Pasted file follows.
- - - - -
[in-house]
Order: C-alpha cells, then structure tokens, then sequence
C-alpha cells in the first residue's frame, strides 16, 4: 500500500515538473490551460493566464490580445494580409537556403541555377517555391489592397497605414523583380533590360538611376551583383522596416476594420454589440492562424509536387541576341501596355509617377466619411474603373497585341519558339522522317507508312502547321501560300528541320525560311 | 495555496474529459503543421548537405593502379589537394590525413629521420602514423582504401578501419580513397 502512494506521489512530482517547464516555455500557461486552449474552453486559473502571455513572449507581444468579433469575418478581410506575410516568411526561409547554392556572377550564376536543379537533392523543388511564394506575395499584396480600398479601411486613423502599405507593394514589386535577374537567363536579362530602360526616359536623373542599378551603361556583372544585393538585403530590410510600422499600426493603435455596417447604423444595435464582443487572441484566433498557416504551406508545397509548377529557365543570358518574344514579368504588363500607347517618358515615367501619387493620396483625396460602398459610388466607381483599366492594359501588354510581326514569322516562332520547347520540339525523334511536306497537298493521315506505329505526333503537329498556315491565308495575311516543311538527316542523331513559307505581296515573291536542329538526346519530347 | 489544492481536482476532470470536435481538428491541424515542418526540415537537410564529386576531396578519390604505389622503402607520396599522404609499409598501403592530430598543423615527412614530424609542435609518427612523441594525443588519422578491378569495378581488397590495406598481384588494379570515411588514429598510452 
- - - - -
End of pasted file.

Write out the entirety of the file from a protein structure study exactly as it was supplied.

[in-house]
Order: C-alpha cells, then structure tokens, then sequence
C-alpha cells in the first residue's frame, strides 16, 4: 500500500515538473490551460493566464490580445494580409537556403541555377517555391489592397497605414523583380533590360538611376551583383522596416476594420454589440492562424509536387541576341501596355509617377466619411474603373497585341519558339522522317507508312502547321501560300528541320525560311 | 495555496474529459503543421548537405593502379589537394590525413629521420602514423582504401578501419580513397 502512494506521489512530482517547464516555455500557461486552449474552453486559473502571455513572449507581444468579433469575418478581410506575410516568411526561409547554392556572377550564376536543379537533392523543388511564394506575395499584396480600398479601411486613423502599405507593394514589386535577374537567363536579362530602360526616359536623373542599378551603361556583372544585393538585403530590410510600422499600426493603435455596417447604423444595435464582443487572441484566433498557416504551406508545397509548377529557365543570358518574344514579368504588363500607347517618358515615367501619387493620396483625396460602398459610388466607381483599366492594359501588354510581326514569322516562332520547347520540339525523334511536306497537298493521315506505329505526333503537329498556315491565308495575311516543311538527316542523331513559307505581296515573291536542329538526346519530347 | 489544492481536482476532470470536435481538428491541424515542418526540415537537410564529386576531396578519390604505389622503402607520396599522404609499409598501403592530430598543423615527412614530424609542435609518427612523441594525443588519422578491378569495378581488397590495406598481384588494379570515411588514429598510452 